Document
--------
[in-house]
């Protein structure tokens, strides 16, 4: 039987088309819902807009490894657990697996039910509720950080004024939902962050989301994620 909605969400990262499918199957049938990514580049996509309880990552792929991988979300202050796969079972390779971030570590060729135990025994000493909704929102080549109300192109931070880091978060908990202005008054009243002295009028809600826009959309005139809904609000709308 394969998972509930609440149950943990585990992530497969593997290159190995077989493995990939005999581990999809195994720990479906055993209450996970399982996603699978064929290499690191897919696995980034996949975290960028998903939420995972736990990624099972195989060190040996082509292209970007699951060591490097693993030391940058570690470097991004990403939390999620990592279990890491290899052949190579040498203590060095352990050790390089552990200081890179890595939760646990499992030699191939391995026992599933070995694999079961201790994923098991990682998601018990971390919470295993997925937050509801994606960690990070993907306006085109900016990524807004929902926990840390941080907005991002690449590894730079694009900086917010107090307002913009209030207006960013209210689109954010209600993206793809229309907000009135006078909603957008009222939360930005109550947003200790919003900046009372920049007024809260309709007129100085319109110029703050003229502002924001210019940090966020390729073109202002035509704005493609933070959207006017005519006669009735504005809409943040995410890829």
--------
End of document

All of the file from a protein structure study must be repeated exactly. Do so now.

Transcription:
[in-house]
């Protein structure tokens, strides 16, 4: 039987088309819902807009490894657990697996039910509720950080004024939902962050989301994620 909605969400990262499918199957049938990514580049996509309880990552792929991988979300202050796969079972390779971030570590060729135990025994000493909704929102080549109300192109931070880091978060908990202005008054009243002295009028809600826009959309005139809904609000709308 394969998972509930609440149950943990585990992530497969593997290159190995077989493995990939005999581990999809195994720990479906055993209450996970399982996603699978064929290499690191897919696995980034996949975290960028998903939420995972736990990624099972195989060190040996082509292209970007699951060591490097693993030391940058570690470097991004990403939390999620990592279990890491290899052949190579040498203590060095352990050790390089552990200081890179890595939760646990499992030699191939391995026992599933070995694999079961201790994923098991990682998601018990971390919470295993997925937050509801994606960690990070993907306006085109900016990524807004929902926990840390941080907005991002690449590894730079694009900086917010107090307002913009209030207006960013209210689109954010209600993206793809229309907000009135006078909603957008009222939360930005109550947003200790919003900046009372920049007024809260309709007129100085319109110029703050003229502002924001210019940090966020390729073109202002035509704005493609933070959207006017005519006669009735504005809409943040995410890829």